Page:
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Donating Super to a Nuc

Donating brood frames is very common to help boost colony strength… but can you donate super to a established/strong nuc? Will that 'super’charge the colony?

Do I donate frames absent of worker bees? Or just swap the super over? Will that cause fighting? Newspaper?

Here’s my background story:

My parent hive is going ballistic refilling the super, drawing new frames. They need to be set back a bit and kept busy (last swarm prevention before the nectar flow slows down). So I might give them a brand new super to start from scratch and donate the existing super to my new colony - pending an inspection and confirmation, but I have a feeling they are close to being ready for a super… or does this breed complacency in the new colony…

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Hi Fred, I think what you’re suggesting, if I understand it correctly could be too much in one go.

I find the best way to weaken a colony in order to prevent swarming is to remove the brood frames that contain the most sealed brood. As it turns out, those frames are the best frames to use when wanting to give a weaker colony a good boost. Especially if bees are emerging out of those frames at the same time.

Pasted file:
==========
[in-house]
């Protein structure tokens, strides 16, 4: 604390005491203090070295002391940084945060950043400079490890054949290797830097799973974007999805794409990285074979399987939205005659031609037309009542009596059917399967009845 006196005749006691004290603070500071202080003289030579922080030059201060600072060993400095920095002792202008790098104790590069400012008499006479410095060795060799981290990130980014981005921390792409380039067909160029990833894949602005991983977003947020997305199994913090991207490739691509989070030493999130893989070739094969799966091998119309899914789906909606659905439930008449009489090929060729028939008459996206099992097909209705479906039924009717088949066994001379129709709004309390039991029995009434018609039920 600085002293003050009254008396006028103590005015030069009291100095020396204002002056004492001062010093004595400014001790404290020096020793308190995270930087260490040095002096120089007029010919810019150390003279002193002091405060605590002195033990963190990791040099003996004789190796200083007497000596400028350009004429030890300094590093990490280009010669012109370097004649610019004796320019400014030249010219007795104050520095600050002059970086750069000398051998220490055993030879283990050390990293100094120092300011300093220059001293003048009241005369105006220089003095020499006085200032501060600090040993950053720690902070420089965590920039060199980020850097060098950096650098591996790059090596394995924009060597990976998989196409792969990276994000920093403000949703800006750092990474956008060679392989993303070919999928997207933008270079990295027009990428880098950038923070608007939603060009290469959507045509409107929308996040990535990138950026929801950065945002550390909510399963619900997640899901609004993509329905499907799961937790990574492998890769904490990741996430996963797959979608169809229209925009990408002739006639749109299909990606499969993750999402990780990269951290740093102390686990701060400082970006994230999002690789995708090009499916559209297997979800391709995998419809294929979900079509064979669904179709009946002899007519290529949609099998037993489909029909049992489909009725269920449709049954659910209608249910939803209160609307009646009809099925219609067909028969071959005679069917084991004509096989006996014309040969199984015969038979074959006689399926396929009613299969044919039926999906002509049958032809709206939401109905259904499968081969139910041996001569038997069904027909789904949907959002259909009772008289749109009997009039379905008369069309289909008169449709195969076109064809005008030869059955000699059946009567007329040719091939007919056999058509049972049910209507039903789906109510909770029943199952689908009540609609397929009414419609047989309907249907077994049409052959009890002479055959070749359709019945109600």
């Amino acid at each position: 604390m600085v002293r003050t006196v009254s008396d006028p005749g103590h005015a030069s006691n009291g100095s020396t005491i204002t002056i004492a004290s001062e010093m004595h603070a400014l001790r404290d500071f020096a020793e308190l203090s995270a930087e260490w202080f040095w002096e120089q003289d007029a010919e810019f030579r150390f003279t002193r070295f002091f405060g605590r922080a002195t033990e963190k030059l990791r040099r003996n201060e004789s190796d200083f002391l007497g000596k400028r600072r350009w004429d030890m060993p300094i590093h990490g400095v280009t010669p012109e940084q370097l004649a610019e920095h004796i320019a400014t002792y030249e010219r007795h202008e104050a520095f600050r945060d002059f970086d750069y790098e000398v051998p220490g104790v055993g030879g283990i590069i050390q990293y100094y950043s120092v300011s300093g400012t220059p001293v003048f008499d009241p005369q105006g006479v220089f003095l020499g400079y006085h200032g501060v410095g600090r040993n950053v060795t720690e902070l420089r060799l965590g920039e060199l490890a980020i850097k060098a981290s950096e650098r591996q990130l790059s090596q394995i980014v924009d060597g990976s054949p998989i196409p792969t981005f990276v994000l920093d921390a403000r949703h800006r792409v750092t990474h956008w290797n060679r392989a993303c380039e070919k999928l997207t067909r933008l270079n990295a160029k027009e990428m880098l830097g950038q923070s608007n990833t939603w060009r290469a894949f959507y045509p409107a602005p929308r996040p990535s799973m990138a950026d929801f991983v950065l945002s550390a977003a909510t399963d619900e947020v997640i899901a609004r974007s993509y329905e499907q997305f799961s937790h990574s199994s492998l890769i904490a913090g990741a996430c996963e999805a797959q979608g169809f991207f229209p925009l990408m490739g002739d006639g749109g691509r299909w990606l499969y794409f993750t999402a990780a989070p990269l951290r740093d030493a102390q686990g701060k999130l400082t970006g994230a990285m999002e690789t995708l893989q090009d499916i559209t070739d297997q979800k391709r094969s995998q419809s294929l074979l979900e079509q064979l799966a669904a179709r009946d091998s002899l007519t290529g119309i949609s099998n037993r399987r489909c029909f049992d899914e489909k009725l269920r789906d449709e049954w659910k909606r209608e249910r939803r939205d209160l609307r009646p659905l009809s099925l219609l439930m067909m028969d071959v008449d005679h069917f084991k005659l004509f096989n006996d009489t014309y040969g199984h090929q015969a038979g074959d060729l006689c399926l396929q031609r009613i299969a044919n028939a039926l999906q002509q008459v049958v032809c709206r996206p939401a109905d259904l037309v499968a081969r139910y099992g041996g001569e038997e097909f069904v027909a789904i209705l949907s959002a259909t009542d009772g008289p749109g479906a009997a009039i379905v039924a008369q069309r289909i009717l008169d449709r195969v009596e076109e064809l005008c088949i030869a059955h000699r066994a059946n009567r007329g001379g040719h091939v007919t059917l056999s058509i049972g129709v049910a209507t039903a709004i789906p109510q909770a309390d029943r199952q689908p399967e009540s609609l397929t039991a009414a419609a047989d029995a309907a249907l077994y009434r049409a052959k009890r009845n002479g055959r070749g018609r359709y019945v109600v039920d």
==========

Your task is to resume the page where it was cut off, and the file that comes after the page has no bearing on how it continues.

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Can I meet you half way and checkerboard some super frames into the new colony?

Yes for sure Fred, that’s what I do myself. The other day I removed 4 brood frames that were mainly sealed brood. I replaced them with 4 fully drawn worker comb stickies in a checkerboard fashion.

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@JeffH has given you his normal sound advice. If a hive is really becoming too strong then the quickest and best way to weaken it out is to remove brood and preferably donate that to a weaker colony. I also checkerboard frames I am donating into a hive, It might cause less disruption to the brood than just putting, say 3 frames, into the brood side by side.